I carried my TV down the stairs
buried it on a hill
with a beautiful view

by spring a small antenna
sprouted in that place

somewhere under the earth
wispy clouds and the wingbeats of birds

Barwin is a surrealist, as this example demonstrates, and my favorite poems in the book were those that explored just a few images, as “Planting Consent” does. Some of the poems failed to cohere for me — which isn’t to say I didn’t still enjoy reading them. More than anything else, this book is fun, and even the craziest or most experimental poems have memorable lines and images. For example, the opening stanza of “A Roof Floored” —

the stone hopes for flight
the way a goose
wants power chords

— made me chuckle, thinking of Aldo Leopold’s treasured “goose music” turned into heavy metal. And I loved its closing lines, too:

we sit before the mirror
use night as a balast

So my inability to make complete sense of the poem as a whole is almost beside the point. I’ve read countless more accessible poems that didn’t make as big an impression.

Surrealism often serves decidely bleak poetic visions — I’ll be blogging at least one example later this month — but Barwin’s vision in these poems seems more comic than tragic. When dismemberments occur, they are more in the spirit of Rabelais than Goya. Nor is the comic worldview unequal to the global crises of the 21st Century, as Barwin shows in poems such as “We Are Family”:

an organism which sleeps
soft as a cloth

a baby in a bed full of babies
and the earth full of babies


I wake and switch on the bedside light
there’s a glacier in my bed
ice, it says
snow, it says
it turns and presses its cold mouth on mine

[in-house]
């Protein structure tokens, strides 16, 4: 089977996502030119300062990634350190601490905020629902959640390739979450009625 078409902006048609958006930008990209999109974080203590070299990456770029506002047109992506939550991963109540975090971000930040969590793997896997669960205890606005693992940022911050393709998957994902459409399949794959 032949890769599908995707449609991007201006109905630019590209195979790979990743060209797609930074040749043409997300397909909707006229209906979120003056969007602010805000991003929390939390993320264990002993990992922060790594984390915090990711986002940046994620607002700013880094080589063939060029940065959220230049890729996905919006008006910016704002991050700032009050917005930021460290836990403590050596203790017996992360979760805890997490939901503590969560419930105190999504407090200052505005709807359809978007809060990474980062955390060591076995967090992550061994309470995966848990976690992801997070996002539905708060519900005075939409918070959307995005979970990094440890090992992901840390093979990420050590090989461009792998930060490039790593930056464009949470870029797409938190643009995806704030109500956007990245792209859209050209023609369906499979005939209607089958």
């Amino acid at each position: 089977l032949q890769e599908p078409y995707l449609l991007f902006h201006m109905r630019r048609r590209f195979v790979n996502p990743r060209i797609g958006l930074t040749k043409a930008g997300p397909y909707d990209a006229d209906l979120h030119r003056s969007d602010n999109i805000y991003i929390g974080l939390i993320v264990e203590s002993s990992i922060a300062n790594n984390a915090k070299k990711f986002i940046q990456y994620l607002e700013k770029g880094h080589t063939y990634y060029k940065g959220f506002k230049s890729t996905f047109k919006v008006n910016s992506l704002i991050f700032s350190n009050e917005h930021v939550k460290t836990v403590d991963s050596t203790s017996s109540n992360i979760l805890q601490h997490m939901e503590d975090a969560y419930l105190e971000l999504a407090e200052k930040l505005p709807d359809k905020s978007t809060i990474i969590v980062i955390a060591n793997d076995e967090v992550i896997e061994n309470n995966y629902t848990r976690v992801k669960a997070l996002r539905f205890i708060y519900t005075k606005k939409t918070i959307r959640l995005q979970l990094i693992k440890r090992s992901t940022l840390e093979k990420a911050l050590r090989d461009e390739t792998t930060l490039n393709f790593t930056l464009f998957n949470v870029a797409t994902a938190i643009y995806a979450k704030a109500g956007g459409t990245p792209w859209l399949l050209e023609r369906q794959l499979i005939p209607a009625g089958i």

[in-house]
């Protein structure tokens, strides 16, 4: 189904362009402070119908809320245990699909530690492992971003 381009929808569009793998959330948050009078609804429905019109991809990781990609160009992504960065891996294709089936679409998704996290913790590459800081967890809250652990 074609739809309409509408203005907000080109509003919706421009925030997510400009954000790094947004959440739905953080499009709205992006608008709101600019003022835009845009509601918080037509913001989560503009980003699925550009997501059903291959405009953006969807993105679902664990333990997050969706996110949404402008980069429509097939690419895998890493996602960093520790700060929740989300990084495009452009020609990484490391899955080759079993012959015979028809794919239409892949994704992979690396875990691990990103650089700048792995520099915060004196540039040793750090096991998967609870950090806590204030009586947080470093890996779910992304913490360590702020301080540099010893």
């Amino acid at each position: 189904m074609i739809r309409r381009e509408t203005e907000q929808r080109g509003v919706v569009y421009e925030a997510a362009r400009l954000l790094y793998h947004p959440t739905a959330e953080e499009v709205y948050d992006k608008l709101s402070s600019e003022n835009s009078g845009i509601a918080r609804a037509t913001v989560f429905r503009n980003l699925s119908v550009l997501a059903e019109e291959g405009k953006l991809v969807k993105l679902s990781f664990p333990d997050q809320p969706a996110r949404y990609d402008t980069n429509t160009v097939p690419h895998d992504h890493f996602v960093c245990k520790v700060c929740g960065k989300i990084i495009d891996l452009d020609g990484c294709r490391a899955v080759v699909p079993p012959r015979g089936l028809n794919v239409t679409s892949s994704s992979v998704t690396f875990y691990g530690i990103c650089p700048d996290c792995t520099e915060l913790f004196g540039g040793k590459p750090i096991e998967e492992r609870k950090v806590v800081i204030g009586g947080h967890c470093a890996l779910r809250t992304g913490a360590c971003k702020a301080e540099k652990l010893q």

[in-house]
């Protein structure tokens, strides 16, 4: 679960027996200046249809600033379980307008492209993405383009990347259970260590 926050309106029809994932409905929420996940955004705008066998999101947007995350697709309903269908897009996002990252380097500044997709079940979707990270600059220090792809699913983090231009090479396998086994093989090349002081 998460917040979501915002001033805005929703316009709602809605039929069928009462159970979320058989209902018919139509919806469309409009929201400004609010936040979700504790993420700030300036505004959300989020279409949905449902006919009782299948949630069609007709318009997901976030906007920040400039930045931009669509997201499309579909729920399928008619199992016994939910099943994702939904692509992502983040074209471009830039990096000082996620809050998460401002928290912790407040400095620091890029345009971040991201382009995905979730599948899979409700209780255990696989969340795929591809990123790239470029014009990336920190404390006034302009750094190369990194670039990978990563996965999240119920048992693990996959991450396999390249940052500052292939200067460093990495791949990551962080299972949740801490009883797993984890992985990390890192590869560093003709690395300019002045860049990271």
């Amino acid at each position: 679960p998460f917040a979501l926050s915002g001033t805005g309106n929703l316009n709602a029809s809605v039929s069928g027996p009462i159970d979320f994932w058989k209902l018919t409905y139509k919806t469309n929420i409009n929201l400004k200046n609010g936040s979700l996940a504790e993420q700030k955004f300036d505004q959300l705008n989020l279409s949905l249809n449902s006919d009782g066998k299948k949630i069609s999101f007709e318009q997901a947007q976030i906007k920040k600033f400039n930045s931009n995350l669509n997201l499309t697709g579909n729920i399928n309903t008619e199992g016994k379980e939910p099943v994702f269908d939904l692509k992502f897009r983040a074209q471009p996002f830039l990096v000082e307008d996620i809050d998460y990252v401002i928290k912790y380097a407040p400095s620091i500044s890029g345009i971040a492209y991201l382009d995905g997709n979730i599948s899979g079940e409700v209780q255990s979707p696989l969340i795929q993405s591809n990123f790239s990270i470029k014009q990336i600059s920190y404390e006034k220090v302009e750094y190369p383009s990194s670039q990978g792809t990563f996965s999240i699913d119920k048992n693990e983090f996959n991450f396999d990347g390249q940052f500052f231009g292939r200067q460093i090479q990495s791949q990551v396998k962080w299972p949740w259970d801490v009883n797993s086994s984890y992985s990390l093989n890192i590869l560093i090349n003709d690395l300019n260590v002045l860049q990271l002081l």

and “Shopping for Deer”:

when I die, I will remember the deer
I will remember its wheels and antlers
I will remember its flesh and lightning
its womb of silver bones

The title poem was a bit of a disappointment, being entirely too random for my taste, but the longer poem immediately preceding it, “Small Supper,” was a masterpiece, beginning with what I took to be a variation on the age-old conflation of human souls with birds — “we placed our shadows inside birds / where they couldn’t be found” — and ending with “a bird’s small shadow … in my chest”. Even in such a potentially serious poem, though, humor crackles in lines such as “The shadow of a shadow / is my friend” and “it’s not so much that Polly wants a cracker / but that the lark wants its small supper of sky”.

Barwin employs a large vocabulary of cultural references, ranging from the Old Testament to jazz to, in one poem, “old testament jazz.” I read a number of these poems to my friend Rachel, who felt that some of them evoked for her — and perhaps betrayed the influence of — specific surrealist painters. They’re certainly very vivid. I guess my take-away impression is of a wildness that seizes and infects, an ensorceling that is by turns grotesque and cybernetic.

I’ve barely begun to quote my favorite poems from the book; suffice it to say I’ll be returning to it often. I do want to mention one other thing about it that pleased me: it’s printed on very good quality paper, the kind with a grain. (Sorry, I don’t know much about paper!) So while the publisher does offer ebook options, I’d recommend paying a few dollars extra for the print edition. Also, it may not be apparent from the small image above, but the deer on the cover is wearing athletic socks. Which is almost as cool as the deer in the video Barwin made:

Watch on YouTube